Faculty parties are excruciating experiences—bad food and worse conversation. It has been many decades since American professors were scholars or scientists who could take an intelligent interest in a wide range of subjects, but they doggedly persist in repeating the opinions they have picked up like so much lint.
Younger professors are perhaps the worst offenders. Many of them would rather talk sports or retell what they watched on television the night before, but they often feel compelled to talk for effect, which is really the last thing in the world they will ever be able to do. I remember bits of an informal party given by my professor, Douglas Young, to honor a visiting French Hellenist. Graduate students and younger faculty members, giving vent to their deepest feelings, were analyzing an episode of Mannix, when Young, quite exasperated, blurted out, “Speaking of Aeschylus . . . ” To which the department’s future chairman responded, “But Douglas, we weren’t speaking of Aeschylus.”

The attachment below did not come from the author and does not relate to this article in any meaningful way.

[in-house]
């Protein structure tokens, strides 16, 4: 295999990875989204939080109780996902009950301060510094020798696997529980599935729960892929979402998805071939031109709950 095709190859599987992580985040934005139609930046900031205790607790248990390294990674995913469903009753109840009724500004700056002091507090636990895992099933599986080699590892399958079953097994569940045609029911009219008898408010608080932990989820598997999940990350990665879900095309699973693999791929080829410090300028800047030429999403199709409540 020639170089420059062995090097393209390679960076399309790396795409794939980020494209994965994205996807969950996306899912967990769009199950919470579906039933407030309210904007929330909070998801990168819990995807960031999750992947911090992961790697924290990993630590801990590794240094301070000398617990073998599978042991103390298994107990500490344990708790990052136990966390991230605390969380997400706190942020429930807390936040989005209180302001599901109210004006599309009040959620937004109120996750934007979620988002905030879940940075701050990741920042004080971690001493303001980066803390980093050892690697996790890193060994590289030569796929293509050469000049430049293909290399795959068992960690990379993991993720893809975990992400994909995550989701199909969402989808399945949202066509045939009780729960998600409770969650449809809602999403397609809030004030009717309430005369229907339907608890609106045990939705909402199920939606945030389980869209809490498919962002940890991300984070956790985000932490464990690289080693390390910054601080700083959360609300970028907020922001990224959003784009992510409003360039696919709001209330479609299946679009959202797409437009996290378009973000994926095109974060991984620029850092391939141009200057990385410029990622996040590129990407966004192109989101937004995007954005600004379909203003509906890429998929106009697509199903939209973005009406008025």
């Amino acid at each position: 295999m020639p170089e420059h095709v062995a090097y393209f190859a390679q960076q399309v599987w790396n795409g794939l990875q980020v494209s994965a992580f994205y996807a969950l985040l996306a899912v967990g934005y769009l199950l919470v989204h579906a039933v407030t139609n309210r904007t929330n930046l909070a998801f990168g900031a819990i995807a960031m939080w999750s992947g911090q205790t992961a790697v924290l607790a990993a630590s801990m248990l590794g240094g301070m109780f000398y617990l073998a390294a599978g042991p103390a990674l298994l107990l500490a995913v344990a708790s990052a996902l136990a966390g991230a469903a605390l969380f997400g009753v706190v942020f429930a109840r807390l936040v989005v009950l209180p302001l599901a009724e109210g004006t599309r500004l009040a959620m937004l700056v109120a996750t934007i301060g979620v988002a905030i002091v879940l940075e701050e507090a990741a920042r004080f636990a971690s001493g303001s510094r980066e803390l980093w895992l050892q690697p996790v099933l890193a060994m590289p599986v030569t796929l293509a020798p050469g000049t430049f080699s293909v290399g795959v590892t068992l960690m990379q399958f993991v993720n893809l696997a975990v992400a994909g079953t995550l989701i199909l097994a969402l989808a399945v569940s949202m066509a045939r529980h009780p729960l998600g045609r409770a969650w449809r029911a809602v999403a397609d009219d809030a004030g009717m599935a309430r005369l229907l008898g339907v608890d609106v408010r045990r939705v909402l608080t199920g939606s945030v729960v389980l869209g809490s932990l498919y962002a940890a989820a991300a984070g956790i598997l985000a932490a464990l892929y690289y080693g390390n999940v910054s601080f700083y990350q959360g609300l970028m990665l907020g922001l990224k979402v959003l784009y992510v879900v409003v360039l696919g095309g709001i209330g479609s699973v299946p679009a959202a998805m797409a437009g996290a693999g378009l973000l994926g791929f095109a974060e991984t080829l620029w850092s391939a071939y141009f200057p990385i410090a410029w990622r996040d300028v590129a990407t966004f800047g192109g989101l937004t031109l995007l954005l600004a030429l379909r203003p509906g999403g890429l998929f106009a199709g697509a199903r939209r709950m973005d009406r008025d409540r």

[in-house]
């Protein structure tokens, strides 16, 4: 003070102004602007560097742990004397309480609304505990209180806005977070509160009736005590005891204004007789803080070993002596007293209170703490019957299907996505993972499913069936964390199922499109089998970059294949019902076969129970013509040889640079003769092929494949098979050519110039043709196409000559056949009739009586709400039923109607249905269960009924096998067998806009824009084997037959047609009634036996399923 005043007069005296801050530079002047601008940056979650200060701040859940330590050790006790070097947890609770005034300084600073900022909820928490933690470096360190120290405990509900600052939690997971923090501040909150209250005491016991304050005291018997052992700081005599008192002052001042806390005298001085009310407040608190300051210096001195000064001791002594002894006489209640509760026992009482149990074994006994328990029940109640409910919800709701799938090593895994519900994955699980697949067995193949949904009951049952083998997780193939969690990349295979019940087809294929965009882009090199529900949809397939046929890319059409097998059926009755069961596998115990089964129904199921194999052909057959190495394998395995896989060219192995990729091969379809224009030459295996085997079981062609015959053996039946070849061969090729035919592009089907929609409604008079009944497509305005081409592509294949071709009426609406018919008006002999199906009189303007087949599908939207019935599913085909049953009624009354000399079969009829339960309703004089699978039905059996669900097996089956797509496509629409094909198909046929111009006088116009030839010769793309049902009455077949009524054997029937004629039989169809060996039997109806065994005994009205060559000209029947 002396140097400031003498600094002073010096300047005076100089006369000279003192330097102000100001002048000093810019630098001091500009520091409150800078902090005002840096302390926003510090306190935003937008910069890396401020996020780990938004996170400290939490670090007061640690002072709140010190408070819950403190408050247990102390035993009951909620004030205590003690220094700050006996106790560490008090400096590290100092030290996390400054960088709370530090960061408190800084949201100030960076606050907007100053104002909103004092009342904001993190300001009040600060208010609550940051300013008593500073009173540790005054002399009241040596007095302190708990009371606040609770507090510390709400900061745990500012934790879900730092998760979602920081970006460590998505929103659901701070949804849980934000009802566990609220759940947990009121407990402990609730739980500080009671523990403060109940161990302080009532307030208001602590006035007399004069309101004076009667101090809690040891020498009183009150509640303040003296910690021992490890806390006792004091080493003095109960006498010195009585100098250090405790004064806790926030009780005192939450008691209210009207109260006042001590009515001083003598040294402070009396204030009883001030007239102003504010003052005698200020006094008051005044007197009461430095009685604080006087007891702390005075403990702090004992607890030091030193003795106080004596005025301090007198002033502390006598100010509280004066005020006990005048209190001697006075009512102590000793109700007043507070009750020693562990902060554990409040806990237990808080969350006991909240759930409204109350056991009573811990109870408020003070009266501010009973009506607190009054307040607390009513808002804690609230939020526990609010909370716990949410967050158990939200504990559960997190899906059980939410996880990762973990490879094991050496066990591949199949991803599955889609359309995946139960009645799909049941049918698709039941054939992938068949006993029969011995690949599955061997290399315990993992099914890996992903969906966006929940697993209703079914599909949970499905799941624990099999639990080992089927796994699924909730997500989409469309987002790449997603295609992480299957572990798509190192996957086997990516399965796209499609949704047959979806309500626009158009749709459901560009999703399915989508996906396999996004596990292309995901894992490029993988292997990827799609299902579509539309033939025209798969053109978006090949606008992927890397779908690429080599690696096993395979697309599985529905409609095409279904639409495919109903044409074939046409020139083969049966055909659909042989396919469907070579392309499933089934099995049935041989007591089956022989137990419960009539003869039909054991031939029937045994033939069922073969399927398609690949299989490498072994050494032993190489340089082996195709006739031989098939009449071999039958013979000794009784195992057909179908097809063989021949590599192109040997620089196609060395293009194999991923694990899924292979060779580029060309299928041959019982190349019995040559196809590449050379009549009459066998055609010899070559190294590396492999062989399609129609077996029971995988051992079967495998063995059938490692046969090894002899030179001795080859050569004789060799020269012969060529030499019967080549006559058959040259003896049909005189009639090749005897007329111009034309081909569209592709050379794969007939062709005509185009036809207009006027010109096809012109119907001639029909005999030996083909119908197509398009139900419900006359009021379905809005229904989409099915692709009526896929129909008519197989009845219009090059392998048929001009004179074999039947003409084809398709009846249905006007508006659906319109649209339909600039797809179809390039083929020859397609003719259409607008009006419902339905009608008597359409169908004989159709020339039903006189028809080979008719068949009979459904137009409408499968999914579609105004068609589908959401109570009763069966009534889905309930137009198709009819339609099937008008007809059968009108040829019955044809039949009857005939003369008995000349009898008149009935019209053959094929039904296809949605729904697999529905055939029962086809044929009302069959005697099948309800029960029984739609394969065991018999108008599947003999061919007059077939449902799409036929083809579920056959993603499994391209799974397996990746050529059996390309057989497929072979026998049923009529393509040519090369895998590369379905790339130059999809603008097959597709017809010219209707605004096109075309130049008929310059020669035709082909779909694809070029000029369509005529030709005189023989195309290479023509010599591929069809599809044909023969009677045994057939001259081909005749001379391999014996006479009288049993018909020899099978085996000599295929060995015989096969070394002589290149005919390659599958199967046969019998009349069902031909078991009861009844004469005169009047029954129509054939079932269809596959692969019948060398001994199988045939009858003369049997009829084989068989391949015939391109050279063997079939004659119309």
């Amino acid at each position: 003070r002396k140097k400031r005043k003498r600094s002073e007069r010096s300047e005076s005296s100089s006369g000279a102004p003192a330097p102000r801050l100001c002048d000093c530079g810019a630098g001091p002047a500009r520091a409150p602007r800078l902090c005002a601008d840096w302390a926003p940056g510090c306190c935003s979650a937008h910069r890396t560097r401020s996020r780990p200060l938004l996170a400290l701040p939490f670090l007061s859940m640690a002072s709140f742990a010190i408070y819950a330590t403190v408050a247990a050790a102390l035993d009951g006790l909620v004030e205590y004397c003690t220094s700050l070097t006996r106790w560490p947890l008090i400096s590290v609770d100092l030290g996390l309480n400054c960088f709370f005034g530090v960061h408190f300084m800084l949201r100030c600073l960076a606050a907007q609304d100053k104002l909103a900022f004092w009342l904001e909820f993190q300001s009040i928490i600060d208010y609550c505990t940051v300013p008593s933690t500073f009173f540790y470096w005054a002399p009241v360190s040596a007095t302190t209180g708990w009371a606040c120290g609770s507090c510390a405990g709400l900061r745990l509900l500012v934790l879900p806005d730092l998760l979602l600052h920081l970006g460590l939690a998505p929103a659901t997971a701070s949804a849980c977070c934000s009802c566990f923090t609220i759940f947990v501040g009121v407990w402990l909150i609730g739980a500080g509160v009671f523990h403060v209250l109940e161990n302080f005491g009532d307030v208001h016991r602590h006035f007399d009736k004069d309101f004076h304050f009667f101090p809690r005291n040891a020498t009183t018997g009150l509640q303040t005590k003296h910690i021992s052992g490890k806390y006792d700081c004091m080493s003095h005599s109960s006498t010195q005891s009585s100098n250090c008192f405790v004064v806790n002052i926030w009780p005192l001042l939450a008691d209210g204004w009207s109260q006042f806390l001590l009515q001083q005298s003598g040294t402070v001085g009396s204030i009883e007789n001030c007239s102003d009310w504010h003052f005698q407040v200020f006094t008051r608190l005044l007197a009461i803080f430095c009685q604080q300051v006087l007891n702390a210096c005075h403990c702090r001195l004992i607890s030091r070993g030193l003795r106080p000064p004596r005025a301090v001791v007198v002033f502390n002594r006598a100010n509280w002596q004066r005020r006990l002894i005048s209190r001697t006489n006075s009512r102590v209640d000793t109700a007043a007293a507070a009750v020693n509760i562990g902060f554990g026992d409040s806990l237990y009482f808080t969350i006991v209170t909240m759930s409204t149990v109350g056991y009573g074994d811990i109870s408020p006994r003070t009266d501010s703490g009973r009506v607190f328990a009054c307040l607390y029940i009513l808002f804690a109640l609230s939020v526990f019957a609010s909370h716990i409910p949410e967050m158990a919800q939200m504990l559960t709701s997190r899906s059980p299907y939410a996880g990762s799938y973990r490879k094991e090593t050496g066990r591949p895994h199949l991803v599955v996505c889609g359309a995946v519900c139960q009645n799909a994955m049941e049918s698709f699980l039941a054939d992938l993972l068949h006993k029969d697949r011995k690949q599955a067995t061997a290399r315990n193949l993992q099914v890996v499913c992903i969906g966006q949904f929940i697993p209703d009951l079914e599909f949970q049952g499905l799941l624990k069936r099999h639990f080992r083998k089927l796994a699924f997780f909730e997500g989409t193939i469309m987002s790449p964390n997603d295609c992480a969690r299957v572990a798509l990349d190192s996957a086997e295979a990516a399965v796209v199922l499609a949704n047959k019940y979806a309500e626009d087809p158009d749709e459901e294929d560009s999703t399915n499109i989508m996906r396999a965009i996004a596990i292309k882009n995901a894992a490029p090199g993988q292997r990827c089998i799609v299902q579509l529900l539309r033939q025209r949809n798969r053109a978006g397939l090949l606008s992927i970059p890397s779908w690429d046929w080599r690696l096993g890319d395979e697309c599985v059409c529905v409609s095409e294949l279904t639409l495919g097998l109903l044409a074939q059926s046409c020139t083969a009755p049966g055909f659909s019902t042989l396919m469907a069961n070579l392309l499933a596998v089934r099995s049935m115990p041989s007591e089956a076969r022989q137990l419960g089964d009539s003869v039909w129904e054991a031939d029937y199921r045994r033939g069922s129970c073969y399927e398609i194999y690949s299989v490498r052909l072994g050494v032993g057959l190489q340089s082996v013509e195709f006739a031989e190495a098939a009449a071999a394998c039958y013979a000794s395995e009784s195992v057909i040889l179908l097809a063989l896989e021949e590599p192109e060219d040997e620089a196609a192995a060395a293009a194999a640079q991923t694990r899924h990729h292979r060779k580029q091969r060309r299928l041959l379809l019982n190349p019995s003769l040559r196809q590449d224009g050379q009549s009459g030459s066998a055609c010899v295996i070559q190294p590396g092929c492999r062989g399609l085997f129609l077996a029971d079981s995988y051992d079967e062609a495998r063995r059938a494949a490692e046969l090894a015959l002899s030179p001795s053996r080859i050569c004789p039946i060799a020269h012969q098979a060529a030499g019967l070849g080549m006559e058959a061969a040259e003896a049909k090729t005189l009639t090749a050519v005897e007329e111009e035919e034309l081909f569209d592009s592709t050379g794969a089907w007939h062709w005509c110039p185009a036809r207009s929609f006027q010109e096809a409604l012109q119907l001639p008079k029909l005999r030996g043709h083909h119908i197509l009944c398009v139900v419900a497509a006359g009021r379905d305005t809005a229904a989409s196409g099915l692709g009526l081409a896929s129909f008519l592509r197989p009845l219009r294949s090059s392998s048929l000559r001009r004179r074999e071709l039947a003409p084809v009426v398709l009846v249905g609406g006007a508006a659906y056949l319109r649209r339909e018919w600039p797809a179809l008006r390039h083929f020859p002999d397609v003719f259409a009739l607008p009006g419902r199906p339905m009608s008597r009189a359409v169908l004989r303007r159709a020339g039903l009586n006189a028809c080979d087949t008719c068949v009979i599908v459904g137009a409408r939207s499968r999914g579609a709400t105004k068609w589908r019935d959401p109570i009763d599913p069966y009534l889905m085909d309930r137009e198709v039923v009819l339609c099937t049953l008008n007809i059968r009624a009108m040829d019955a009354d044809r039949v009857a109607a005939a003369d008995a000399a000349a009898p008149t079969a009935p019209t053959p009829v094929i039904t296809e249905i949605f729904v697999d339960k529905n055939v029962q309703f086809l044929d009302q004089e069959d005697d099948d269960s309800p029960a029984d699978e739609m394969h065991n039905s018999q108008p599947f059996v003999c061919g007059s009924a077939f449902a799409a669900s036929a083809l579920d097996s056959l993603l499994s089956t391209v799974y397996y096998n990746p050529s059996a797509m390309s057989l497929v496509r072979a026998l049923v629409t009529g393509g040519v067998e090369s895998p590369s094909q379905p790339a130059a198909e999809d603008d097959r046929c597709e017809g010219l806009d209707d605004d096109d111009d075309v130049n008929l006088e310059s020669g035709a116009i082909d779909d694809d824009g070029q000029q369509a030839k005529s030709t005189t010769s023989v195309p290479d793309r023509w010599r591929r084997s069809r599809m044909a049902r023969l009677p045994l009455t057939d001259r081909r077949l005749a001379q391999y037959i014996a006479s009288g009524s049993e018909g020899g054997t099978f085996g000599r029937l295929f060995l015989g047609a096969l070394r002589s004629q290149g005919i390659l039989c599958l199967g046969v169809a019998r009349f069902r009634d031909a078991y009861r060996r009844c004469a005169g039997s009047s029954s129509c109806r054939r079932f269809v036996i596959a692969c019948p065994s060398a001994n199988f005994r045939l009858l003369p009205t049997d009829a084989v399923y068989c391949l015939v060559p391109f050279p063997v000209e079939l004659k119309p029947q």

“Yes, but I want to be speaking of Aeschylus.”
Off to a bad start, the conversation turned to more serious questions, stranding the Mannix-watchers almost in mid-sentence. In the course of the discussion, Young expressed forceful opinions on subjects as varied as Greek lyric meters and the dissolution of the Labour Party. ...